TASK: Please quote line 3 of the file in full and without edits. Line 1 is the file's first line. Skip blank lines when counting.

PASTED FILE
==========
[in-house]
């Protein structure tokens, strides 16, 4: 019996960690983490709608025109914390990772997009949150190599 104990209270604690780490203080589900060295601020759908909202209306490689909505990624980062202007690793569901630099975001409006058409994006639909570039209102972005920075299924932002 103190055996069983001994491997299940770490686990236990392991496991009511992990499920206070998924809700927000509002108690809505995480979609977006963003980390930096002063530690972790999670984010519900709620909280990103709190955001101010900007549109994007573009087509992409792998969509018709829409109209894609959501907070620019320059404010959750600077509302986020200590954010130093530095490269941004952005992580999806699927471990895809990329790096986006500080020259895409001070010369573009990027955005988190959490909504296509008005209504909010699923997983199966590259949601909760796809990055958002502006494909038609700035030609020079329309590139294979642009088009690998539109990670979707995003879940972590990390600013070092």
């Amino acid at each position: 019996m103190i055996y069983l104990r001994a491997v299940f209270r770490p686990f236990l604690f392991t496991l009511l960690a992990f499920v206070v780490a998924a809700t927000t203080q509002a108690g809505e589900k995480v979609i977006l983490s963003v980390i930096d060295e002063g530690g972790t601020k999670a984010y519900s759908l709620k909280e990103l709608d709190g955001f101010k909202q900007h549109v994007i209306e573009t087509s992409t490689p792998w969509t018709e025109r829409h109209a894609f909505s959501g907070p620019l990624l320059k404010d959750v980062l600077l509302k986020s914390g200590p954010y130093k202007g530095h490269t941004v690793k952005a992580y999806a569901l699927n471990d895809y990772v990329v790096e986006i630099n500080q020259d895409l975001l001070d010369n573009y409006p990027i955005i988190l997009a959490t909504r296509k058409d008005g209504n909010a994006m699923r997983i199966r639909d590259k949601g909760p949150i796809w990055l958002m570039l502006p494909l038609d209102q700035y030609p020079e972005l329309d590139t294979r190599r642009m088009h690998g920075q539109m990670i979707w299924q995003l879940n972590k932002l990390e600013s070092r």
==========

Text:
């Amino acid at each position: 019996m103190i055996y069983l104990r001994a491997v299940f209270r770490p686990f236990l604690f392991t496991l009511l960690a992990f499920v206070v780490a998924a809700t927000t203080q509002a108690g809505e589900k995480v979609i977006l983490s963003v980390i930096d060295e002063g530690g972790t601020k999670a984010y519900s759908l709620k909280e990103l709608d709190g955001f101010k909202q900007h549109v994007i209306e573009t087509s992409t490689p792998w969509t018709e025109r829409h109209a894609f909505s959501g907070p620019l990624l320059k404010d959750v980062l600077l509302k986020s914390g200590p954010y130093k202007g530095h490269t941004v690793k952005a992580y999806a569901l699927n471990d895809y990772v990329v790096e986006i630099n500080q020259d895409l975001l001070d010369n573009y409006p990027i955005i988190l997009a959490t909504r296509k058409d008005g209504n909010a994006m699923r997983i199966r639909d590259k949601g909760p949150i796809w990055l958002m570039l502006p494909l038609d209102q700035y030609p020079e972005l329309d590139t294979r190599r642009m088009h690998g920075q539109m990670i979707w299924q995003l879940n972590k932002l990390e600013s070092r």